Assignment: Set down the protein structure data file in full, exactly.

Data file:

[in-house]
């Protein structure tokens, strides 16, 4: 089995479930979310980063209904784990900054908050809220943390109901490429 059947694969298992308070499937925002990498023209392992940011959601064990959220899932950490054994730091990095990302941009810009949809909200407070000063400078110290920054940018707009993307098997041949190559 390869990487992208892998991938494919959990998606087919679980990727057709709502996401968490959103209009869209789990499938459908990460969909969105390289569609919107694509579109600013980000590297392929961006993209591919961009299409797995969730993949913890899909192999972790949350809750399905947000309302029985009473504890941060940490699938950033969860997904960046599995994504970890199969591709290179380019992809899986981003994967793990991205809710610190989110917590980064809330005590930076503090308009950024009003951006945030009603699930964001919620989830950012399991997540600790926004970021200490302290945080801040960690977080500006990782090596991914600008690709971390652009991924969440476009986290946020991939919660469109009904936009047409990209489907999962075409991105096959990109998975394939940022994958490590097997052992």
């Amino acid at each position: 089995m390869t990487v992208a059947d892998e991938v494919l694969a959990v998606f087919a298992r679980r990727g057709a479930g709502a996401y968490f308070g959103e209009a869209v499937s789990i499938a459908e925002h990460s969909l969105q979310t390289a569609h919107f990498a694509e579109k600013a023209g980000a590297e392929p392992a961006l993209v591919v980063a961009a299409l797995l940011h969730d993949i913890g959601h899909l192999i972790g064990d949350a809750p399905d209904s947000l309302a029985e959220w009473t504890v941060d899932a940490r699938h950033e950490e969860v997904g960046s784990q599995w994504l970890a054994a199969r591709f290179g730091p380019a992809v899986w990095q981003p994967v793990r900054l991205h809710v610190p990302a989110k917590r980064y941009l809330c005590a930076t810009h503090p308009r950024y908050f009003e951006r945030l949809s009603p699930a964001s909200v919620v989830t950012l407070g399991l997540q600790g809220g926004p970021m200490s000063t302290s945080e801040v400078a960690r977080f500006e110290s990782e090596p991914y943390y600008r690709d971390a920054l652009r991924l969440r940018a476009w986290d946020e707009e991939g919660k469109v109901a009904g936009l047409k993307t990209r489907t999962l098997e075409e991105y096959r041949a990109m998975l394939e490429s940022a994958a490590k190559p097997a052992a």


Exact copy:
[in-house]
């Protein structure tokens, strides 16, 4: 089995479930979310980063209904784990900054908050809220943390109901490429 059947694969298992308070499937925002990498023209392992940011959601064990959220899932950490054994730091990095990302941009810009949809909200407070000063400078110290920054940018707009993307098997041949190559 390869990487992208892998991938494919959990998606087919679980990727057709709502996401968490959103209009869209789990499938459908990460969909969105390289569609919107694509579109600013980000590297392929961006993209591919961009299409797995969730993949913890899909192999972790949350809750399905947000309302029985009473504890941060940490699938950033969860997904960046599995994504970890199969591709290179380019992809899986981003994967793990991205809710610190989110917590980064809330005590930076503090308009950024009003951006945030009603699930964001919620989830950012399991997540600790926004970021200490302290945080801040960690977080500006990782090596991914600008690709971390652009991924969440476009986290946020991939919660469109009904936009047409990209489907999962075409991105096959990109998975394939940022994958490590097997052992």
């Amino acid at each position: 089995m390869t990487v992208a059947d892998e991938v494919l694969a959990v998606f087919a298992r679980r990727g057709a479930g709502a996401y968490f308070g959103e209009a869209v499937s789990i499938a459908e925002h990460s969909l969105q979310t390289a569609h919107f990498a694509e579109k600013a023209g980000a590297e392929p392992a961006l993209v591919v980063a961009a299409l797995l940011h969730d993949i913890g959601h899909l192999i972790g064990d949350a809750p399905d209904s947000l309302a029985e959220w009473t504890v941060d899932a940490r699938h950033e950490e969860v997904g960046s784990q599995w994504l970890a054994a199969r591709f290179g730091p380019a992809v899986w990095q981003p994967v793990r900054l991205h809710v610190p990302a989110k917590r980064y941009l809330c005590a930076t810009h503090p308009r950024y908050f009003e951006r945030l949809s009603p699930a964001s909200v919620v989830t950012l407070g399991l997540q600790g809220g926004p970021m200490s000063t302290s945080e801040v400078a960690r977080f500006e110290s990782e090596p991914y943390y600008r690709d971390a920054l652009r991924l969440r940018a476009w986290d946020e707009e991939g919660k469109v109901a009904g936009l047409k993307t990209r489907t999962l098997e075409e991105y096959r041949a990109m998975l394939e490429s940022a994958a490590k190559p097997a052992a």